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Golem Review — Pet Rock

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Knowingly or not, media products often reflect the unconscious biases of the societies that spawn them, helping to etch and entrench ideas of cultural identity. Edward Said’s 1978 book Orientalism explored the ways in which Western cultures have divided the world along lines of otherness, portraying themselves as heroic and rational as a contrast against a mysterious and emotional East. Although healthy debate has raged in the 40 years since that text and art has made immense strides towards a spirit of global unity, some media continues to rely on the shorthand established by the colonialist mindset to convey ideas and atmosphere. Golem, the latest project from Toronto-based developer Longbow Games (known for the Hegemony series of RTS games), is one such product, couching competent puzzles and platforming within the language of difference.

Rather than aiming for verisimilitude, Golem takes place in an imagined setting, seeming to blend Indian and Africa influences into a composite whole. Rejecting the familiarity of Classical edifices, Baroque lines, or Gothic arches, the game wears otherness as a badge of honour, deriving architectural design from naturalism and pre-modern India. Emphasising the age of the world, the inner walls of the tower at the heart of the title are inscribed with simple images to convey unremembered stories, bringing to mind both prehistoric cave paintings and the artworks of Ancient Egypt. The intention appears to be to imbue the playspaces with a sense of historicity—making them feel impossibly old—yet the design also acts as a cue for mystery and the unknowableness of the architects by drawing upon signs and symbols long established as alien to the Western mind. Despite the transparent nature of the visual make-up, the aesthetic achieves its goals. Players are transported to and immersed within Longbow’s world courtesy of cohesiveness, which is aided by the audio.

Silence often reigns in the untrammeled depths and soaring heights of the tower, with the ambience and music accentuating the strangeness of this place. Rarely does the soundtrack swell, but, when it does, the dominant tones are those of ethereal woodwind instruments as opposed to the more familiar strings and keys, again seeking to locate Golem somewhere beyond the realms of the comfortable. Furthermore, the protagonist makes nary a sound throughout her journey. Noises are instead reserved for the groans of long-dormant machinery and the padding footfalls of the eponymous creature. By thus drawing attention away from the player’s avatar, the backdrop takes primacy. The vast scale and entrancing design of the environments make this choice a sensible one, but the decision to carry the world-focused approach into gameplay is less wise.

The evocative worldbuilding rife throughout Golem is performed in service of mechanics that feel more suited to touchscreens than traditional interfaces. Eschewing the direct control of Super Mario Bros., LittleBigPlanet, Black the Fall, and countless other platformers, the title utilises point-and-click gameplay, requiring users to direct the protagonist by interacting with objects and the background. While the system works—particularly in the level of fine control it allows over the golem’s increasing suite of skills—it furthers the distance between player and character. Because the attention is focused on the surroundings, the protagonist fades into obscurity; she becomes less a means of exploring the world than an obstacle to progression, with this feeling amplified in the multi-planed levels.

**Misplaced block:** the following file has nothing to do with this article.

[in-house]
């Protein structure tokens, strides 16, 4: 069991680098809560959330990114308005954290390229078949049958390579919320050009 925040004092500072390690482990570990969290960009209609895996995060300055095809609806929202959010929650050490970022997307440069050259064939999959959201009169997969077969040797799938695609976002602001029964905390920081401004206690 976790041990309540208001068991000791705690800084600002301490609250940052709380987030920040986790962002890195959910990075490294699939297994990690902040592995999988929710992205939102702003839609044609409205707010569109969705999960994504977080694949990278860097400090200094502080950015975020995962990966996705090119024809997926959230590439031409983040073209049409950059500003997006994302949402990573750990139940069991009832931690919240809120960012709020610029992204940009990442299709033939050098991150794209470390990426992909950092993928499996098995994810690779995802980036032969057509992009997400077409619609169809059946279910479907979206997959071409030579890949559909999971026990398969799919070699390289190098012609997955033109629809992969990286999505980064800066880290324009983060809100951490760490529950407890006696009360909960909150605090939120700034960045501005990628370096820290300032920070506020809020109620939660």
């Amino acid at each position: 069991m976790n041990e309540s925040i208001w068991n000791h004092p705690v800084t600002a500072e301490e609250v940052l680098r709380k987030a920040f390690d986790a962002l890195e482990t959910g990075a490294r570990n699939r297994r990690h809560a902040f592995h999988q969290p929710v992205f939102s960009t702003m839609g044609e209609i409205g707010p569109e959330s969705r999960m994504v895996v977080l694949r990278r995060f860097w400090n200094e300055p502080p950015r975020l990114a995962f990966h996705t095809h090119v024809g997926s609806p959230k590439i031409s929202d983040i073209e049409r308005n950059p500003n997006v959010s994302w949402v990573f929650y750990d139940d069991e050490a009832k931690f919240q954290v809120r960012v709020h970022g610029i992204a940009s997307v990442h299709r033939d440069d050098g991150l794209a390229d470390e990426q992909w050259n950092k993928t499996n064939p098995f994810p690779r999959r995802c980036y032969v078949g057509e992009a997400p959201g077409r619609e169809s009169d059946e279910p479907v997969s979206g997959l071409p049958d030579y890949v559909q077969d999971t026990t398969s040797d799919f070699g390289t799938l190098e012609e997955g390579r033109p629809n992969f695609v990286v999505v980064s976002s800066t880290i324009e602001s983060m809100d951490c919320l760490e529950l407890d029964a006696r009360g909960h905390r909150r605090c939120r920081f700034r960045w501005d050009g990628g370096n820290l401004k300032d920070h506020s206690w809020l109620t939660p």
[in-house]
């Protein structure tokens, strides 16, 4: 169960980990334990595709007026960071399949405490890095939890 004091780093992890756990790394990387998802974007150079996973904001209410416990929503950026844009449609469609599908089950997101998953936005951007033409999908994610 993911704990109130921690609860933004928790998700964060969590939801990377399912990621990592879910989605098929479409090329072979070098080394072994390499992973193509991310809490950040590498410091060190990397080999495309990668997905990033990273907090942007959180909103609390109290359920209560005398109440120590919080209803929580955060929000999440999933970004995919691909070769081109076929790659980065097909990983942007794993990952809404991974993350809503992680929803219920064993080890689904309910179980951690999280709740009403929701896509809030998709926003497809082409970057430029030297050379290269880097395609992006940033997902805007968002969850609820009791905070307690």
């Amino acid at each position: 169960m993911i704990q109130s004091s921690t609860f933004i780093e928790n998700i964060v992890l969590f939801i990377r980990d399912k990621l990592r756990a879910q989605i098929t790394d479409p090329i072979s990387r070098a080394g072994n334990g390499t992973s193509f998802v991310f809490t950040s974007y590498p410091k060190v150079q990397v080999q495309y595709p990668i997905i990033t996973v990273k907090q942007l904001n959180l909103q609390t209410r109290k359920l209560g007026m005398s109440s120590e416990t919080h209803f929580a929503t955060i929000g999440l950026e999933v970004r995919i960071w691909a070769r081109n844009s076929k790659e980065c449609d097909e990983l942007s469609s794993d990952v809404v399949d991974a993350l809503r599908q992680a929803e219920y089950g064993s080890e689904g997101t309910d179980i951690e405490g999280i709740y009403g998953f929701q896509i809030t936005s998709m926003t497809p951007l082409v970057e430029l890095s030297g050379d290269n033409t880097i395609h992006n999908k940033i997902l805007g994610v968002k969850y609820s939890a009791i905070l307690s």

Although a 2D platformer at its core, Golem includes several stages wherein the player navigates faux-3D space. The illusion is created through the incorporation of gateways and moving platforms that can be used to reach otherwise inaccessible areas. While the method allows the developer to extend its scope in ways rarely seen in platformers, it is imperfectly executed. In more complex levels, the alignment of the planes can be unclear, making navigation a frustrating experience. Consequently, the difficulty of puzzles is artificially heightened as the game descends into ill-defined orientation. These issues aside, the challenges are wonderfully designed to take advantage of both the skills and limitations of each form of the golem. As the game progresses and magical wellsprings are found, the creature evolves from the initial bipedal follower to a semi-autonomous gorilla and beyond, altering the ways it interacts with the world with each new shape. Novel challenges result, ensuring that the experience never becomes stale. However, one small disappointment does stem from the fact that the golem is incapable of reverting to earlier incarnations. Therefore, each level is designed around a core idea and a single solution. These obstacles are diverse enough to maintain interest throughout, as they range from basic navigation challenges to playing with the course of refracted light. While the lack of agency remains discomforting, Longbow’s decision to exclude it in favour of a curated narrative thread is justified.

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Golem’s story is told without words, leaving it open to interpretation. A young girl who seeks to gather water instead finds and awakens a mysterious orb, which unlocks a tower that has always dominated the skyline of her village. These early moments of clarity are almost the only ones in the game, as the journey becomes more important than the girl. Nonetheless, the history of ages is carved upon the ancient walls for those individuals with the wherewithal to care. Through the adventures of the girl and her new pet rock, the past unfolds, but the tale remains nebulous. As such, players will only receive as much story as they are willing to read into. While that fact will likely turn away some of those users seeking a thrilling story, the success of Dark Souls and Inside, which similarly obscure meaning, reveals that an audience exists for this kind of environmental storytelling.